4. Ben

    This company is ripe for the hostile takeover and restucture by a wall street investor not a tax payer bailout. Where is the bailout Money for the small fleet owner who is going under for no fault of their own? This is unbelievable.

  5. Dale

    They should just close the doors on So called Yellow Freight, quite wasting tax payers money to keep that company alive.If you look at the History of “Yellow they use company’s money they bought to the point of bankruptcy & then close the doors.Look it up. The company is not worth it.

  6. Michelle Thomas

    Just retired we were definitely under paid lost alot including some of our pension take care of the people that kept this company going we gave up alot to save this company

  7. Michael

    Oh for the love of God, let this dinosaur die already. This is a tax payer backed loan that will NEVER be repaid. Over paid union drivers plus antiquated equipment with a dash of top heavy management equals a capsized Titanic at the first headwind that blows. If the government is so desperate to throw money away, just drop a plane load of 100’s out the back over Chicago. At least some of that money will find it’s way back into the Treasury at some point.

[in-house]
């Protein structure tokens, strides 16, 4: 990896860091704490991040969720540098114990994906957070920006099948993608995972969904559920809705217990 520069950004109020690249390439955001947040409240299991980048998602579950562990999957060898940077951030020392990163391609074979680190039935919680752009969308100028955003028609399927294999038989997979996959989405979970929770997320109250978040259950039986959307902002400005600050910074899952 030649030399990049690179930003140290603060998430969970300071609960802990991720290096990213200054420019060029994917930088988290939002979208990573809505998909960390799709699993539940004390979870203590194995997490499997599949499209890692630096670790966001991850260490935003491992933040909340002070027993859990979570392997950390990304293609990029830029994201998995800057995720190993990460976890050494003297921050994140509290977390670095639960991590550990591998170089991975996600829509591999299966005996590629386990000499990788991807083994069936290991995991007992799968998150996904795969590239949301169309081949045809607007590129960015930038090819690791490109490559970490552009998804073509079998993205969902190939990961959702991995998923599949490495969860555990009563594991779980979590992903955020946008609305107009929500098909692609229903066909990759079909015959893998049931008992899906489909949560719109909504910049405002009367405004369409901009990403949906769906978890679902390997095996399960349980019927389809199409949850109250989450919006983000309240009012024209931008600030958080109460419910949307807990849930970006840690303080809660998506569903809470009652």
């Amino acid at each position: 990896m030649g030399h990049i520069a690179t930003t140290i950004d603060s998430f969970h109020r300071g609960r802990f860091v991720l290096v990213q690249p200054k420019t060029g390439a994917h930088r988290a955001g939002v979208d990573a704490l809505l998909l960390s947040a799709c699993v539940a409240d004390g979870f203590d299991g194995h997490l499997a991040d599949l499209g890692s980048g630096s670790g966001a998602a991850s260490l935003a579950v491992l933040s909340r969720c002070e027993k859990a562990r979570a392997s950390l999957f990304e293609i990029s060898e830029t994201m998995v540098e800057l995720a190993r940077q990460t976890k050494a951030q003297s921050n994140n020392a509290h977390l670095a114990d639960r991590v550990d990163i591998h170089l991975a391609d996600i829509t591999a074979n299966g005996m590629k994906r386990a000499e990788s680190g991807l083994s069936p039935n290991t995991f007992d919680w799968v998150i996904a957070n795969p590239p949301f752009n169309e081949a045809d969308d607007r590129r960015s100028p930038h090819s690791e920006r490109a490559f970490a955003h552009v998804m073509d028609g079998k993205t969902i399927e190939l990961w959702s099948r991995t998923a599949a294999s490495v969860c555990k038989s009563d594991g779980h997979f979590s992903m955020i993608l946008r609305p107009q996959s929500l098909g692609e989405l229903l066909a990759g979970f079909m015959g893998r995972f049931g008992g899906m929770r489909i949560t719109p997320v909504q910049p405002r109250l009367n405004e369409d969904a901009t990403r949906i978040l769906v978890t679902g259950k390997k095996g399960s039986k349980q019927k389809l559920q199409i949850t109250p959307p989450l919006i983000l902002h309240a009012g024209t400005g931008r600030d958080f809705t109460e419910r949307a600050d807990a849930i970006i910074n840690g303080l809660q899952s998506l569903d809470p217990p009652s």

1. Chris Branagh

      F.Y.I. the unions given back 15 percent of wages and 0 increase over a 4 year period. Drivers are the lowest paid in the LTL industry.

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Todd Maiden

Based in Richmond, VA, Todd is the finance editor at FreightWaves. Prior to joining FreightWaves, he covered the TLs, LTLs, railroads and brokers for RBC Capital Markets and BB&T Capital Markets. Todd began his career in banking and finance before moving over to transportation equity research where he provided stock recommendations for publicly traded transportation companies.